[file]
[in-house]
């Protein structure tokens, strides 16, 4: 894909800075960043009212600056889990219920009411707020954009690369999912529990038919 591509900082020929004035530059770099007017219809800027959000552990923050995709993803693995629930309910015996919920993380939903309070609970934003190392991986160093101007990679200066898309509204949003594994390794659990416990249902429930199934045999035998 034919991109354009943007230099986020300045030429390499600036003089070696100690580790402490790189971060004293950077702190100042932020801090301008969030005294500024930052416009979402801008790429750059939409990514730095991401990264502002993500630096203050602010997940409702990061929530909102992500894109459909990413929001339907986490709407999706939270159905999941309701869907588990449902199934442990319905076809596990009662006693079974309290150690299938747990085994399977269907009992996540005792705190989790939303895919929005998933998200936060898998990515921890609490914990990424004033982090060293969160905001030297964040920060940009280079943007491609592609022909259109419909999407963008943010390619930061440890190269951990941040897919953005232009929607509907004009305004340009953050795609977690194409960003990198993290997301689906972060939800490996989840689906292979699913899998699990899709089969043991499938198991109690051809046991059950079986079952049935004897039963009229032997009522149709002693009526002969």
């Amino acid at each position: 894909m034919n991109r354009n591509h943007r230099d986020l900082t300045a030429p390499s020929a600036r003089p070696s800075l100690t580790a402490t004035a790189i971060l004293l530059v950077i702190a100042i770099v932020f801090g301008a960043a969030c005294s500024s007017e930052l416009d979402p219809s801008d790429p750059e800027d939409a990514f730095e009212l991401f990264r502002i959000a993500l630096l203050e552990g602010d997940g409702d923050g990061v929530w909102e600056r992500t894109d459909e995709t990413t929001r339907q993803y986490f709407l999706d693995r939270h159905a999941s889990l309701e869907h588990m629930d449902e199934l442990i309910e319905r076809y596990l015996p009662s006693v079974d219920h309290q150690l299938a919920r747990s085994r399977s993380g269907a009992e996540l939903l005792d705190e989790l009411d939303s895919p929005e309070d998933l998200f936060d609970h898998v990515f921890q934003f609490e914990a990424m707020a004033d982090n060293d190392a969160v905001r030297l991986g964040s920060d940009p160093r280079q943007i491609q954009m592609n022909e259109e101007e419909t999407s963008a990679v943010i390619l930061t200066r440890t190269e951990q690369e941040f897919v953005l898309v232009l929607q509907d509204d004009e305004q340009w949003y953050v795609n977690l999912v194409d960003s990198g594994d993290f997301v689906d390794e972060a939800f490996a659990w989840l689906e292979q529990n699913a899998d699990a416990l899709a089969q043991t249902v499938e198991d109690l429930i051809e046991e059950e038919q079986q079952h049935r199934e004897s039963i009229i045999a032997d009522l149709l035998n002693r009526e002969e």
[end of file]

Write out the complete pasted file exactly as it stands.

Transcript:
[in-house]
């Protein structure tokens, strides 16, 4: 894909800075960043009212600056889990219920009411707020954009690369999912529990038919 591509900082020929004035530059770099007017219809800027959000552990923050995709993803693995629930309910015996919920993380939903309070609970934003190392991986160093101007990679200066898309509204949003594994390794659990416990249902429930199934045999035998 034919991109354009943007230099986020300045030429390499600036003089070696100690580790402490790189971060004293950077702190100042932020801090301008969030005294500024930052416009979402801008790429750059939409990514730095991401990264502002993500630096203050602010997940409702990061929530909102992500894109459909990413929001339907986490709407999706939270159905999941309701869907588990449902199934442990319905076809596990009662006693079974309290150690299938747990085994399977269907009992996540005792705190989790939303895919929005998933998200936060898998990515921890609490914990990424004033982090060293969160905001030297964040920060940009280079943007491609592609022909259109419909999407963008943010390619930061440890190269951990941040897919953005232009929607509907004009305004340009953050795609977690194409960003990198993290997301689906972060939800490996989840689906292979699913899998699990899709089969043991499938198991109690051809046991059950079986079952049935004897039963009229032997009522149709002693009526002969």
């Amino acid at each position: 894909m034919n991109r354009n591509h943007r230099d986020l900082t300045a030429p390499s020929a600036r003089p070696s800075l100690t580790a402490t004035a790189i971060l004293l530059v950077i702190a100042i770099v932020f801090g301008a960043a969030c005294s500024s007017e930052l416009d979402p219809s801008d790429p750059e800027d939409a990514f730095e009212l991401f990264r502002i959000a993500l630096l203050e552990g602010d997940g409702d923050g990061v929530w909102e600056r992500t894109d459909e995709t990413t929001r339907q993803y986490f709407l999706d693995r939270h159905a999941s889990l309701e869907h588990m629930d449902e199934l442990i309910e319905r076809y596990l015996p009662s006693v079974d219920h309290q150690l299938a919920r747990s085994r399977s993380g269907a009992e996540l939903l005792d705190e989790l009411d939303s895919p929005e309070d998933l998200f936060d609970h898998v990515f921890q934003f609490e914990a990424m707020a004033d982090n060293d190392a969160v905001r030297l991986g964040s920060d940009p160093r280079q943007i491609q954009m592609n022909e259109e101007e419909t999407s963008a990679v943010i390619l930061t200066r440890t190269e951990q690369e941040f897919v953005l898309v232009l929607q509907d509204d004009e305004q340009w949003y953050v795609n977690l999912v194409d960003s990198g594994d993290f997301v689906d390794e972060a939800f490996a659990w989840l689906e292979q529990n699913a899998d699990a416990l899709a089969q043991t249902v499938e198991d109690l429930i051809e046991e059950e038919q079986q079952h049935r199934e004897s039963i009229i045999a032997d009522l149709l035998n002693r009526e002969e």